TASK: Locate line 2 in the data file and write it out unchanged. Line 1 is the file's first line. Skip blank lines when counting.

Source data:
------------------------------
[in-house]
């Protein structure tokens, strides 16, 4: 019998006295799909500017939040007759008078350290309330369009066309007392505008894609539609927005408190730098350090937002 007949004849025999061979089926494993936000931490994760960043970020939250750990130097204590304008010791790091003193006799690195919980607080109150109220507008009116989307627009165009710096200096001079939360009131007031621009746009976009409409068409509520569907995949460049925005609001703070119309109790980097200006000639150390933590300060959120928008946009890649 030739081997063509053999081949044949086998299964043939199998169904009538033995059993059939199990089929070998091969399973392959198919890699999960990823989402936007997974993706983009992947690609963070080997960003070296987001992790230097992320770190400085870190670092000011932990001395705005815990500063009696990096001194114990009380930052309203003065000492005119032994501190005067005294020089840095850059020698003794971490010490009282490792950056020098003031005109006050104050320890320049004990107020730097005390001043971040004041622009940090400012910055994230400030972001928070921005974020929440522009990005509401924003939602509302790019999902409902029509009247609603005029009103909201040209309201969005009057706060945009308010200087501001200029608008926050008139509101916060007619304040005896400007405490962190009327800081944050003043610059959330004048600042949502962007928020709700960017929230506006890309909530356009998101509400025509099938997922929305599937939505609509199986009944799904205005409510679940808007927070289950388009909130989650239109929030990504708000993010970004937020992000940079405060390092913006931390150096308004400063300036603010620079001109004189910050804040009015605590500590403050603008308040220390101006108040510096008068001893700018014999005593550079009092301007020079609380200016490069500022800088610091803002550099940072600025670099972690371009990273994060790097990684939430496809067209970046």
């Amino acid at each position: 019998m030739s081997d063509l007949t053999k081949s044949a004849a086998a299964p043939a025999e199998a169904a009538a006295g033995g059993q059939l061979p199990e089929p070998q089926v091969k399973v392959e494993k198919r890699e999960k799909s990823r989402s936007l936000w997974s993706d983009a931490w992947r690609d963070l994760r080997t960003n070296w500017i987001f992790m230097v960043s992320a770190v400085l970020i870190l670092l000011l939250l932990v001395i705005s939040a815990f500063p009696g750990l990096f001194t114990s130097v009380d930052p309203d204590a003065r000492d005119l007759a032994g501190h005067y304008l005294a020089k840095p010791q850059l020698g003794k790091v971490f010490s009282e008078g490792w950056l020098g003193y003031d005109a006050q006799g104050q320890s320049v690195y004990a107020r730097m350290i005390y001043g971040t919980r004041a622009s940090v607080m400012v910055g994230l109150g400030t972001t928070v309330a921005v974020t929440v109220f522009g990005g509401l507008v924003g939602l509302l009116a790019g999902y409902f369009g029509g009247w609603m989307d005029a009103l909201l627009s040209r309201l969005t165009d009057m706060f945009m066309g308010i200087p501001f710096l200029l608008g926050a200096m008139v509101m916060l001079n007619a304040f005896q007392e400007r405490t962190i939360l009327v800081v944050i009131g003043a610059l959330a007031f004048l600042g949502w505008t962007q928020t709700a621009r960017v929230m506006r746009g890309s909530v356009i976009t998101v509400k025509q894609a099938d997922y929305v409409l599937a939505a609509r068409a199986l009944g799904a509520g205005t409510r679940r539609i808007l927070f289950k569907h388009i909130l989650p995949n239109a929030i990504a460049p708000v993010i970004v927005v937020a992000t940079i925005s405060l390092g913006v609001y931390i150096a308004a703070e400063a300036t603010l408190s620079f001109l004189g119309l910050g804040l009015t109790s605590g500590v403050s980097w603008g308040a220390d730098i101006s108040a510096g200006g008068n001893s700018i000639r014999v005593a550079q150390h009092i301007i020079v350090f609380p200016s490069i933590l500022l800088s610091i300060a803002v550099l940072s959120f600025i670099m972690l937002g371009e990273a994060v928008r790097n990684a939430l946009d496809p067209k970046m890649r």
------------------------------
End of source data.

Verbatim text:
């Protein structure tokens, strides 16, 4: 019998006295799909500017939040007759008078350290309330369009066309007392505008894609539609927005408190730098350090937002 007949004849025999061979089926494993936000931490994760960043970020939250750990130097204590304008010791790091003193006799690195919980607080109150109220507008009116989307627009165009710096200096001079939360009131007031621009746009976009409409068409509520569907995949460049925005609001703070119309109790980097200006000639150390933590300060959120928008946009890649 030739081997063509053999081949044949086998299964043939199998169904009538033995059993059939199990089929070998091969399973392959198919890699999960990823989402936007997974993706983009992947690609963070080997960003070296987001992790230097992320770190400085870190670092000011932990001395705005815990500063009696990096001194114990009380930052309203003065000492005119032994501190005067005294020089840095850059020698003794971490010490009282490792950056020098003031005109006050104050320890320049004990107020730097005390001043971040004041622009940090400012910055994230400030972001928070921005974020929440522009990005509401924003939602509302790019999902409902029509009247609603005029009103909201040209309201969005009057706060945009308010200087501001200029608008926050008139509101916060007619304040005896400007405490962190009327800081944050003043610059959330004048600042949502962007928020709700960017929230506006890309909530356009998101509400025509099938997922929305599937939505609509199986009944799904205005409510679940808007927070289950388009909130989650239109929030990504708000993010970004937020992000940079405060390092913006931390150096308004400063300036603010620079001109004189910050804040009015605590500590403050603008308040220390101006108040510096008068001893700018014999005593550079009092301007020079609380200016490069500022800088610091803002550099940072600025670099972690371009990273994060790097990684939430496809067209970046």